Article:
Crime as a Service: Bad actors now available for hire 

You’ve heard of Software as a Service (SaaS) maybe you have heard of Ransomware as a Service (RaaS), but what about Crime as a Service?  

There’s a seedy corner of the internet that offers its services to whoever can pay. With the growing popularity of untraceable cryptocurrency, this is a market that is absolutely booming. Blockchain analysis firm Chainalysis recently reported that cybercriminals have stolen more than $3bn in crypto-based cyber attacks between January and October of 2022. 

This is incredibly concerning for businesses. These cybercriminals are highly sophisticated and present a real danger beyond phishing scams. Even Meta has been hit by “bad actors,” with an employee being fired after using their employee privileges to take over and give unauthorized access to Facebook and Instagram profiles. It’s said that the employee was paid upwards of $1000 in cryptocurrency for their services. 

The downfall of Hive Ransomware  

2023 got off to a flying start with the news of Hive ransomware. An international operation led by the FBI and German law enforcement with support from the National Crime Agency (NCA) has taken down the HIVE strand of ransomware service used by cyber criminals to attack and extort businesses worldwide. The servers of the HIVE ransomware were taken offline, and anyone trying to access the HIVE infrastructure will now be met with a law enforcement splash page explaining that the network has been seized and is no longer available for use.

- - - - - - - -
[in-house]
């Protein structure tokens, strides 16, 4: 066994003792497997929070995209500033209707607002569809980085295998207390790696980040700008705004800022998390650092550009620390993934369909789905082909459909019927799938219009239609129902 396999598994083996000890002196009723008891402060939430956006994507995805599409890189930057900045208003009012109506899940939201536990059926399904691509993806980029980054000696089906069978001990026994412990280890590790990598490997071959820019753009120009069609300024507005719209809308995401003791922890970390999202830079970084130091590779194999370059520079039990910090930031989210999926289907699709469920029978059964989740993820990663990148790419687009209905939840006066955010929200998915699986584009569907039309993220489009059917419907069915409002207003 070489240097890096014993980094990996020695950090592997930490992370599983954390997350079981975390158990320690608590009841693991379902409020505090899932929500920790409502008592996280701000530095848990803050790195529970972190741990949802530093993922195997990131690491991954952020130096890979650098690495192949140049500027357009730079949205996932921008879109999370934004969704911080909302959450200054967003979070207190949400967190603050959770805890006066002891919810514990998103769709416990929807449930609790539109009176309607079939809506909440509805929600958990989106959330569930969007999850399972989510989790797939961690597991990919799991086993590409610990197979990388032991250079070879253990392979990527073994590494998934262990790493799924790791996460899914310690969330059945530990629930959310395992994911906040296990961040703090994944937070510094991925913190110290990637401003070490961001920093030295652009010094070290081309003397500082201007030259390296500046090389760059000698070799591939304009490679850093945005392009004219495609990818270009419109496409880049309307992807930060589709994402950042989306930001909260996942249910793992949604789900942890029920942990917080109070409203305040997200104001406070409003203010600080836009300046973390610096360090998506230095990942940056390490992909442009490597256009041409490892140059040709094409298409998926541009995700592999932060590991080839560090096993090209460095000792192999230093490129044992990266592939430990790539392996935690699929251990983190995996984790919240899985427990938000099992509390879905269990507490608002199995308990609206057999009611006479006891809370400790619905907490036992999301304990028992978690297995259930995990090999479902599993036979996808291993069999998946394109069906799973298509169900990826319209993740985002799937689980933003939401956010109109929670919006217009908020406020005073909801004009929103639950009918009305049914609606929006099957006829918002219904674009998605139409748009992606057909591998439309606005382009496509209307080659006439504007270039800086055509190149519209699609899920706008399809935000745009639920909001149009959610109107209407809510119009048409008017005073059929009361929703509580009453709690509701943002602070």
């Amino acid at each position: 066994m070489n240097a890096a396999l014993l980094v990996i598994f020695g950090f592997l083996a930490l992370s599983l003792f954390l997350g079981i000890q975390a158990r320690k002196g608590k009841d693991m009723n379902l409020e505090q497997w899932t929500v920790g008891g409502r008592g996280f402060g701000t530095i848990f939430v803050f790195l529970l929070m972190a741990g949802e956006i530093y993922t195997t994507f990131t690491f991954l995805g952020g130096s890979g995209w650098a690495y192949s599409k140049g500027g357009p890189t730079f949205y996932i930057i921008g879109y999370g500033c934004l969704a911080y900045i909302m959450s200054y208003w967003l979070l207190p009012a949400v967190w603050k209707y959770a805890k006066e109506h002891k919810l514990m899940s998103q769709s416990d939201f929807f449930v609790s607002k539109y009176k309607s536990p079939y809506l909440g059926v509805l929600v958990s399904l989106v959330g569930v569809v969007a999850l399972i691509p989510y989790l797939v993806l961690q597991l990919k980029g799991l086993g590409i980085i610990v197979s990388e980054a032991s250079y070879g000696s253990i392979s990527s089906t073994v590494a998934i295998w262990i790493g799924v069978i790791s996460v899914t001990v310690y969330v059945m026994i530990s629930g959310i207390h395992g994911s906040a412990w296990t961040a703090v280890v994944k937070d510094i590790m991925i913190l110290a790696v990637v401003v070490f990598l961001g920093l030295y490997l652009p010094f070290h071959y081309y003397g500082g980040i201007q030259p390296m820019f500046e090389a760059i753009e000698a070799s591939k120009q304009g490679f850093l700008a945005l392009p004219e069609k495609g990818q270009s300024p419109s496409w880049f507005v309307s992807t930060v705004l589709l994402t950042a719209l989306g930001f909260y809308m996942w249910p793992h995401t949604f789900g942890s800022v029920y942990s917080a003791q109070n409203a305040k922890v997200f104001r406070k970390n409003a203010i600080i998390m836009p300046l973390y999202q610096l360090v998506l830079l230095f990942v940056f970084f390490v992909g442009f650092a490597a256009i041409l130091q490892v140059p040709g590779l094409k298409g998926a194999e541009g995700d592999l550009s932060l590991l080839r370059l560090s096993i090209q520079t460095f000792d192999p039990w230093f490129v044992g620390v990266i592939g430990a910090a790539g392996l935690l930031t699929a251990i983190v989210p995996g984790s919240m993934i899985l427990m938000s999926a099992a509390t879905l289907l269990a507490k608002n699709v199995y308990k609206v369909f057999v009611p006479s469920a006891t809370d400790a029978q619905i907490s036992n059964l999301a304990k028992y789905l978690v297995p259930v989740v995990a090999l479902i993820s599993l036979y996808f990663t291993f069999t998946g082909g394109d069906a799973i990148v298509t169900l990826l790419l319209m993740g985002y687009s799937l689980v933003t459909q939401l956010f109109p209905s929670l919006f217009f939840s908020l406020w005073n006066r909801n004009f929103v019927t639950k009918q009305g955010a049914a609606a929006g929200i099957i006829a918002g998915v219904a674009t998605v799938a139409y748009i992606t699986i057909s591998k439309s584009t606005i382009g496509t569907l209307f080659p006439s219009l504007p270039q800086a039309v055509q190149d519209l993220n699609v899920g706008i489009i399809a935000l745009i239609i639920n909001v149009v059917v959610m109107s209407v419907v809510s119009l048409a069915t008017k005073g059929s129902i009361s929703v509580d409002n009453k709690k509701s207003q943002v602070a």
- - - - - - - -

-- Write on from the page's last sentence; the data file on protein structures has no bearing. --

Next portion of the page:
HIVE was available for purchase on the dark web and allowed criminals to launch ransomware attacks by sending it as an attachment to a phishing email, infecting the victim’s computer and encrypting their system until a ransom payment was made. The group has targeted over 1,300 victims worldwide since June 2021 and received over $100 million in ransom payments. The FBI developed the capability to circumvent HIVE encryption, and the NCA supported a number of victims in the UK to remove the impact of the ransomware.  

The operation was a collaboration between multiple international law enforcement partners, including the US Secret Service, Canada, France, Germany, Ireland, Lithuania, Norway, Portugal, Romania, Spain, Sweden, and the UK. The NCA’s National Cyber Crime Unit continues to work closely with partners to tackle the national security threat of cybercrime and urges businesses to come forward and report any incidents to law enforcement. 

How Logpoint can help against new threats, vectors and actors 

It feels like there’s a new issue every single day, and it’s difficult to keep up with new developments. SaaS cybersecurity solutions from Logpoint are constantly updated without manual interaction.  

At Logpoint our Security Research Team produces Emerging Threats reports these reports contain vital information on detection, management and response including SOAR playbooks to help automate your response. You can stay up to date with new threats, vectors, and actors as they emerge. 

Make sure you’re prepared for everything 2023 has in store, check out the 2023 predictions from our CTO Christian Have. Contact us today to find out more!